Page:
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|Title:||Automatic fascicle length estimation on muscle ultrasound images with an orientation-sensitive segmentation|
|Keywords:||Effective fascicle region|
|Publisher:||Institute of Electrical and Electronics Engineers|
|Source:||IEEE transactions on biomedical engineering, 2015, v. 62, no. 12, 7124444, p. 2828-2836 How to cite?|
|Journal:||IEEE transactions on biomedical engineering|
|Abstract:||Goal: The fascicle length obtained by ultrasound imaging is one of the crucial muscle architecture parameters for understanding the contraction mechanics and pathological conditions of muscles. However, the lack of a reliable automatic measurement method restricts the application of the fascicle length for the analysis of the muscle function, as frame-by-frame manual measurement is time-consuming. In this study, we propose an automatic measurement method to preclude the influence of nonfascicle components on the estimation of the fascicle length by using motion estimation of fascicle structures.|
Methods: The method starts with image segmentation using the cohesiveness of fascicle orientation as a feature, obtaining the fascicle change by tracking manually marked points on the fascicular path with the Lucas-Kanade optical flow algorithm applied on the segmented image.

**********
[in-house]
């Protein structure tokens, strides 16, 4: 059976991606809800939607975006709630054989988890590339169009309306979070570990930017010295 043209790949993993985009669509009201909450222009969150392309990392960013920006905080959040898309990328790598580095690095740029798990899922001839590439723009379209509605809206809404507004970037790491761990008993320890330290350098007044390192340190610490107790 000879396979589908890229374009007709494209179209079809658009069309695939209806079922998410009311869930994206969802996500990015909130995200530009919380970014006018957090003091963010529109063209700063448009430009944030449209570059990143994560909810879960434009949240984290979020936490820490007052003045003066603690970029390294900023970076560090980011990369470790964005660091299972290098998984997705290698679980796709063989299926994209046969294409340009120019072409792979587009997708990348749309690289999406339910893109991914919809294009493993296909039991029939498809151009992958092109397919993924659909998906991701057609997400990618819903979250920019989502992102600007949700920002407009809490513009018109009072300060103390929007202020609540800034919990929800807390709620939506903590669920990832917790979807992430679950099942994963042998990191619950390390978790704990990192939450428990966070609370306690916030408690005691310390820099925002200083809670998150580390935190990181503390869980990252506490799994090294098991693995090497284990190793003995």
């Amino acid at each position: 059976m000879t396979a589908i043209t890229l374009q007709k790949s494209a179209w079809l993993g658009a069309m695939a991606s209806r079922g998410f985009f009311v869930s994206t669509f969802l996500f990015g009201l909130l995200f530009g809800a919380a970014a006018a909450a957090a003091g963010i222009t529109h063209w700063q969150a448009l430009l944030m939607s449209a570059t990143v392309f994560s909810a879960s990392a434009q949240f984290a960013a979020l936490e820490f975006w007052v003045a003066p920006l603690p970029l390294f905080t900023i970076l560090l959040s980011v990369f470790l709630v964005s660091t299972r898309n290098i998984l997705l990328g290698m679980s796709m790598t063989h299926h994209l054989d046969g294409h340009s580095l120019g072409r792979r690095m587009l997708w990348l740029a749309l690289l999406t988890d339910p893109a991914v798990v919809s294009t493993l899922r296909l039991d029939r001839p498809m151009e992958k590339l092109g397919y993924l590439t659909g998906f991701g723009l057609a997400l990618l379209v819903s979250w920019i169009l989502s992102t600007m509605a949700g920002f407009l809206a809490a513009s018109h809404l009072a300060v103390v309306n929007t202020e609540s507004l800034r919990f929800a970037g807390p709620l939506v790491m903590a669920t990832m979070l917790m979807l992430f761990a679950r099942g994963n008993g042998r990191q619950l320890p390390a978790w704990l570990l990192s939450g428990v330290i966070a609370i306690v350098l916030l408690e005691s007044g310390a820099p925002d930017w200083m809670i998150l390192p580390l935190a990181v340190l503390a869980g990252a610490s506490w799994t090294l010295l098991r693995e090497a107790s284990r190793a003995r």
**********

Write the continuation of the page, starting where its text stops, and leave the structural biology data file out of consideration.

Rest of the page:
Results: The performance of this method was evaluated on ultrasound images of the gastrocnemius obtained from seven healthy subjects (34.4 ± 5.0 years). Waveform similarity between the manual and dynamic measurements was assessed by calculating the overall similarity with the coefficient of multiple correlations (CMC). In vivo experiments demonstrated that fascicle tracking with the orientation-sensitive segmentation (CMC = 0.97 ± 0.01) was more consistent with the manual measurements than existing automatic methods (CMC = 0.87 ± 0.10).
Conclusion: Our method was robust to the interference of nonfascicle components, resulting in a more reliable measurement of the fascicle length. Significance: The proposed method may facilitate further research and applications related to real-time architectural change of muscles.
|Appears in Collections:||Journal/Magazine Article|
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Checked on Sep 17, 2017
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